I have had the most wonderful notes from so many of you worrying about the little peregrine falcon that hatched at 367 Collins Street. We were all so delighted with the prospect of four fledges and watching the parents work 24/7 to keep them all fed and protected. You have watched, stayed awake and worried wondering what can be done for the baby, if anything.
The researcher for the Victoria Peregrine Falcon Project issued this statement today:
As people will have noticed the remaining nestling (a male) is struggling. I don’t know exactly what is going on. From my experience it is most likely a heavy *Trichomoniasis *infection. This is not uncommon in urban and industrial settings where introduced prey species make up a higher proportion of the diet. It is now too late to intervene and approach the ledge as this is guaranteed to lead to this nestling jumping off of the ledge to a certain gravity induced fate. In fact the disease has probably already progressed too far. To approach it once it is too weak and malnourished to make that jump will also be too late to actually prevent it succumbing to this disease. I have consulted with people whose experience with this species and disease I respect and they have reconfirmed the merits of this approach which has been adopted at 367 Collins Street for some years now. As it becomes increasingly obvious that the disease is progressing I will be recommending Mirvac to then switch off the live feed. Little will be gained by watching its last hours or days. It is worthwhile recalling that there is almost by necessity a relatively high mortality within top order predators in their first one to two years of life. One consequence of this is that the environment does not become over-populated/crowded by predators which will be constantly attacking each other and may also then locally wipe out one or more prey species. With this in mind it is worth recalling that approximately 66% of juvenile Peregrine Falcons die in their first or second year. In Victoria 13% of the mortalities recorded of juvenile Peregrine Falcons are due to *Trichomoniasis *infection. This is based from 146 known mortalities. On another note I would like to firstly thank Leigh for creating this site, inviting me to participate and hosting a really enjoyable and hopefully informative Q&A session again this year. To volunteer moderators and all those who contributed observation data on incubation and the feeding/diet studies you guys rock! You have maintained order in a social media environment prone to dischord. Finally, I thank everybody who has joined this group to create a positive online community working within the rules and watched this wonder of nature play out. Looking forward to a new Mirvac web site and camera format next year. Take care and be kind to others.Victor Hurley, 12 November 2021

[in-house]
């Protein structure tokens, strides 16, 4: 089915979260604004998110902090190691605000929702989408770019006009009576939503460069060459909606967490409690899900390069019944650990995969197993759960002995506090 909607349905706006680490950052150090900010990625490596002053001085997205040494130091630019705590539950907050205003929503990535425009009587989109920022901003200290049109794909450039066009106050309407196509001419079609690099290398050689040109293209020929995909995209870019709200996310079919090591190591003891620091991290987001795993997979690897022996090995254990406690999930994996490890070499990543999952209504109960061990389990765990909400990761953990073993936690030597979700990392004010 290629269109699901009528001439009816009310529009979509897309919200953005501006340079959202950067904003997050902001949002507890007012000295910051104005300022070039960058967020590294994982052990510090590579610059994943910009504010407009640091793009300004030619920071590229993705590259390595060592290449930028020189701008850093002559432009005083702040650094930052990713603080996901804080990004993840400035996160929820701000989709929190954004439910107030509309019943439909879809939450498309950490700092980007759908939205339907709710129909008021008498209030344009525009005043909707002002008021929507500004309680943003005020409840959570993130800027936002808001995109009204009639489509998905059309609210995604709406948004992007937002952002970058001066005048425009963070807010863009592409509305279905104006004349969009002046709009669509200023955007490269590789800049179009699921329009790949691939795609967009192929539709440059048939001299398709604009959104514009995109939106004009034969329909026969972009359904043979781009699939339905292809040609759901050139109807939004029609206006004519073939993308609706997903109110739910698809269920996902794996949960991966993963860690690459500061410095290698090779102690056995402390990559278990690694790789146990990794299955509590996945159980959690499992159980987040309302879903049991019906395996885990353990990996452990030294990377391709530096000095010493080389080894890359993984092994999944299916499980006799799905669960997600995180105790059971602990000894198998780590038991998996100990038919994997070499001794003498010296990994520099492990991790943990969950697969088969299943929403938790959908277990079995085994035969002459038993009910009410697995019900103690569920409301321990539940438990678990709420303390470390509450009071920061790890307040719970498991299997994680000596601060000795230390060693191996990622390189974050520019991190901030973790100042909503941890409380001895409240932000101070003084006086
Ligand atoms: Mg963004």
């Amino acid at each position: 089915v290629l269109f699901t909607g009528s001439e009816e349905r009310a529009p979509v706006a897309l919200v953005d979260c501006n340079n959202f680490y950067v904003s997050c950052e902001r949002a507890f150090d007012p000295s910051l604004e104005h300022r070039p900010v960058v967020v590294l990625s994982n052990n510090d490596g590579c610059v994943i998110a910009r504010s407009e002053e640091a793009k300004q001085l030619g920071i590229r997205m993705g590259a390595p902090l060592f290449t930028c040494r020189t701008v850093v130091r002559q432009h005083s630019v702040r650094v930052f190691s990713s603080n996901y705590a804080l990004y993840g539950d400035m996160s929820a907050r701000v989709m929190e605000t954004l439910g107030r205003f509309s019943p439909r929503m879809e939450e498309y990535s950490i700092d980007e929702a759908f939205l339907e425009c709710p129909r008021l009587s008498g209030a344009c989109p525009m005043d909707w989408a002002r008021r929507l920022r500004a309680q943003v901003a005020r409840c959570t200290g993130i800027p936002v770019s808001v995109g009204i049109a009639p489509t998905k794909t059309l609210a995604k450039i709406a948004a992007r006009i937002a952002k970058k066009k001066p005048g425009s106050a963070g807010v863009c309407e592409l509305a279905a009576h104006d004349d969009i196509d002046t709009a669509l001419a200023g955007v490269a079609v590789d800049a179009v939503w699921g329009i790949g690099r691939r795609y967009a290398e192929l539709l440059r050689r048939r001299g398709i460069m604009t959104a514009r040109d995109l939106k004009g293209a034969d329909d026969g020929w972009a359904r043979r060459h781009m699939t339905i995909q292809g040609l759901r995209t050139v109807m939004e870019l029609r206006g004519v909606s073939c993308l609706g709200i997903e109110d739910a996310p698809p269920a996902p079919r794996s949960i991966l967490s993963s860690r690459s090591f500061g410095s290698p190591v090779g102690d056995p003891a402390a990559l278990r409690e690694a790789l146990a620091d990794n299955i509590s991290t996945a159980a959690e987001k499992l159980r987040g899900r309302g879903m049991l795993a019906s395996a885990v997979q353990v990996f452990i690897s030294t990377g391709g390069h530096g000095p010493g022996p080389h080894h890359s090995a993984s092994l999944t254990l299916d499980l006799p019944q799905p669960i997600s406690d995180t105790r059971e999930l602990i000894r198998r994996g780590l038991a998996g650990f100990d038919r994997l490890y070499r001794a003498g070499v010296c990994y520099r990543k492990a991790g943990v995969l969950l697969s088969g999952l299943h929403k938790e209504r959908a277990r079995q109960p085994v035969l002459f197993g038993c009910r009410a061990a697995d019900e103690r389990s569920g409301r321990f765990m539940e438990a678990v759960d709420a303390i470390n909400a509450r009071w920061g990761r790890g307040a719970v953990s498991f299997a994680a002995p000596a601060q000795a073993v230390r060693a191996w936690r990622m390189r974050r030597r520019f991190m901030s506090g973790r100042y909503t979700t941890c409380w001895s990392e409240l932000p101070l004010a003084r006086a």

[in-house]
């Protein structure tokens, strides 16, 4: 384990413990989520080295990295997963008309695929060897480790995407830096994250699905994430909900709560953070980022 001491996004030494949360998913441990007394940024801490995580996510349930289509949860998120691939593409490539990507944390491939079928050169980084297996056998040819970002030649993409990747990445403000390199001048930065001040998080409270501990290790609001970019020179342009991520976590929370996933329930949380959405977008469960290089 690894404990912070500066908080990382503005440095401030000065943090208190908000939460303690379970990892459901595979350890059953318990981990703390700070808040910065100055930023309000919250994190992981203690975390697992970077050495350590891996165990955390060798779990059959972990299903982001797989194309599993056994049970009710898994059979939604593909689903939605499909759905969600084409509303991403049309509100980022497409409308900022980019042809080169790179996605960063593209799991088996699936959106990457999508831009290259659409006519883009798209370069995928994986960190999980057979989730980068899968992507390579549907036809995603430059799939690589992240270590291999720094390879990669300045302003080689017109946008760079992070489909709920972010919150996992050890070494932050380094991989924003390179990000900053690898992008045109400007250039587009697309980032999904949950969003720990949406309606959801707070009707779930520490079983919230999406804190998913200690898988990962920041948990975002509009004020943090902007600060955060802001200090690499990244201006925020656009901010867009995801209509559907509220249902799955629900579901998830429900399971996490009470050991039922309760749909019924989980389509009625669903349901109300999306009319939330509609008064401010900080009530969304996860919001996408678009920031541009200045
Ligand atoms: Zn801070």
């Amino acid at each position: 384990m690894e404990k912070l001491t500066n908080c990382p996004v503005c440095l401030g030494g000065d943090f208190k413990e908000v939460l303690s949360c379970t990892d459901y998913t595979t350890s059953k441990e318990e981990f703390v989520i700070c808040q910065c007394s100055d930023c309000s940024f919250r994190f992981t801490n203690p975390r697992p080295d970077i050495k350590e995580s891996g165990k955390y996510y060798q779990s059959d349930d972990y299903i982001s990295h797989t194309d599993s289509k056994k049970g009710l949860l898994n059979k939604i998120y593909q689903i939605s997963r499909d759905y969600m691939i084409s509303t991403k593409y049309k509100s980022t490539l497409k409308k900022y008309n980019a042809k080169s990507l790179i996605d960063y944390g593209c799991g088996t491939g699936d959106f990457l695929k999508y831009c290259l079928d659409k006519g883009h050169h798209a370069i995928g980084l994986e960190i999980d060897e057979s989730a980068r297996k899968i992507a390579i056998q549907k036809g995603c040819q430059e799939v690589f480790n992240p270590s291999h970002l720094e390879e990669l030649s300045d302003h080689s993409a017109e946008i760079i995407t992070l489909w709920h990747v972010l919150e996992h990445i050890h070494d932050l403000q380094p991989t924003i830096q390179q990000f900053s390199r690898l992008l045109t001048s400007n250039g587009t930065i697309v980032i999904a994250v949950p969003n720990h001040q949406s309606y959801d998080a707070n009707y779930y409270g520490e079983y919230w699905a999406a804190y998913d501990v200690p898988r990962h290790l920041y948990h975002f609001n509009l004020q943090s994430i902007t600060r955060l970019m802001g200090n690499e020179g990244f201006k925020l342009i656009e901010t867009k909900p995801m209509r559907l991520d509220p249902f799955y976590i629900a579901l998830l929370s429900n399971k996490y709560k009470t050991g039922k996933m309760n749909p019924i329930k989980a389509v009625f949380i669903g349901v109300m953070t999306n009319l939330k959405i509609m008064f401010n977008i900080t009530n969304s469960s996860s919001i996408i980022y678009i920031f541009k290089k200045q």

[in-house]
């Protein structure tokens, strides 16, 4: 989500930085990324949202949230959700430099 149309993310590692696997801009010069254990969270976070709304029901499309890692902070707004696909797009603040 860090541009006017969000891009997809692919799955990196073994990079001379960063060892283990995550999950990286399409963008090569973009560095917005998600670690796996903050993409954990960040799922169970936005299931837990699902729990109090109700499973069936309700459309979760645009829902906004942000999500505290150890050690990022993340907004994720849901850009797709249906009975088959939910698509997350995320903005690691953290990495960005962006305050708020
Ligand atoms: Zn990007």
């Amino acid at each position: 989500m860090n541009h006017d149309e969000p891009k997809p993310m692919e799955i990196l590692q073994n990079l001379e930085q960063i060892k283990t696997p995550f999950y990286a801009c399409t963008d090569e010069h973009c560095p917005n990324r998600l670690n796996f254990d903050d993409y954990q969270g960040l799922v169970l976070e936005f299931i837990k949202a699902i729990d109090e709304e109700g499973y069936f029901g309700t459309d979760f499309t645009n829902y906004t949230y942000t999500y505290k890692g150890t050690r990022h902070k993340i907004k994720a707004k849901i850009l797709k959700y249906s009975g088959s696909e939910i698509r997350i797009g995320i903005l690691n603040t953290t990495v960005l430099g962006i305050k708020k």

Here are those beautiful peregrine falcons at a happier time:
Take care everyone. I will bring you up to date on the other nests later today. This is a very sad day for Melbourne. We wish the parents and the three other extremely strong fledglings the very, very best.